Thursday, February 15, 2007

WSJ on Venture Funding Twist

Venture capital backed start-up and early stage businesses are increasingly taking on debt according to a February 14th article in The Wall Street Journal. Venture lenders are providing loans of $100 thousand to $10 million and more to provide leverage to companies in a wide variety of industry sectors. As always, though, high tech seems to be the hot ticket. As a result, the venture lending market seems to be at its highest levels since the late 1990s tech boom.

Though the article didn't make a distinction, here's a quick explanation of the differences between a venture loan and a venture lease.

Venture loans typically provide operating capital for general corporate uses that can be used to fund product development, product or geographic expansion or acquisition of complementary technologies. The cost of such capital is normally interest, with principal, paid over a fixed period of time (usually 24 to 48 months, depending on the company’s risk profile) and a small pledge of stock warrants. The goal - a 30% or higher return on its loan. The venture lender will typically require a blanket lien on all of the assets of the borrower.

In a typical venture leasing transaction, the lessor will lease equipment to early stage companies for two to three years. The lessor receives a monthly payment which usually provides the lessor with a 12-15% rate of return. To achieve a return closer to its goal of 30% and higher, the lessor may also receive warrants to buy shares of the company when the company goes public or is otherwise sold. In lieu of warrants, some lessors may enhance its yield by selling the equipment to the lessee at a fair market value at lease expiration. The venture lessor will typically receive an ownership interest in specific assets, but not a blanket lien.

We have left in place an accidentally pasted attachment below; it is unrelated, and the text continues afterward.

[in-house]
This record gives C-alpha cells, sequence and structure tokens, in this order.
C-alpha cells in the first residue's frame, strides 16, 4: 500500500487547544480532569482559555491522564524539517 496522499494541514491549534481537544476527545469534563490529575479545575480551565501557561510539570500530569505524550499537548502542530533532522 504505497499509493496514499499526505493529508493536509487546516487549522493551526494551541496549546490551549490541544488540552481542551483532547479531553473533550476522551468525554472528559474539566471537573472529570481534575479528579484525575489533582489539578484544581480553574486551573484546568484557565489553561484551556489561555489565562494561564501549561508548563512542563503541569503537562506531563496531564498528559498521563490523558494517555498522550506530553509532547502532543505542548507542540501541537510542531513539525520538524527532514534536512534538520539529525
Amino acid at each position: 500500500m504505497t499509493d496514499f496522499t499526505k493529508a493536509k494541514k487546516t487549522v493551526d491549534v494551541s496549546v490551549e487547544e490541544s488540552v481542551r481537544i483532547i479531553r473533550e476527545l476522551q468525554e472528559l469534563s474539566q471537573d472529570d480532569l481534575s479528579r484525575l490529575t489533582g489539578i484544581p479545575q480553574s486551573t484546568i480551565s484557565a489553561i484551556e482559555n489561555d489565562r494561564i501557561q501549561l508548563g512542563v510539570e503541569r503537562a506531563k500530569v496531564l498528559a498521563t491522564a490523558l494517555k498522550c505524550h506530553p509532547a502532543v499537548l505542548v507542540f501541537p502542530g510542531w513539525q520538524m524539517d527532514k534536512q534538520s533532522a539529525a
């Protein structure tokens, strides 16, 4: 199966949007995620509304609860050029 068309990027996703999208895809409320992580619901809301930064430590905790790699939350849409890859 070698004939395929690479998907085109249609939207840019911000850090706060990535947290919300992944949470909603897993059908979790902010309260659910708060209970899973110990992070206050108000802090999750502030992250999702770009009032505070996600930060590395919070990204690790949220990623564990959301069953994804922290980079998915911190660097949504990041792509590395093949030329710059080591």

I'm working on a large venture leasing opportunity right now - as in other secured lending transactions, each funding source has its own unique set of criterion. Some like only high tech or bio-tech, others like all industries. Some will only fund deals below $2 million. Others won't look unless the deal exceeds $5 million. Some funding sources will only lend while some will only structure leases. Some will only fund to very early stage companies in product development while others look for companies who have already validated the concept and are about to go to market.

A key consideration for many funding sources is whether or not the borrowing company is already funded by a well recognized venture capital firm with which they are comfortable. The lender or lessor wants to know that someone else they trust has already validated the investment and has deep pockets to bail out the company in the event everything doesn't go to plan.

It's a jungle out there. If you need help finding the right lender or right lessor for your venture, read "Matchmaking for Business Loans" and give me a call!

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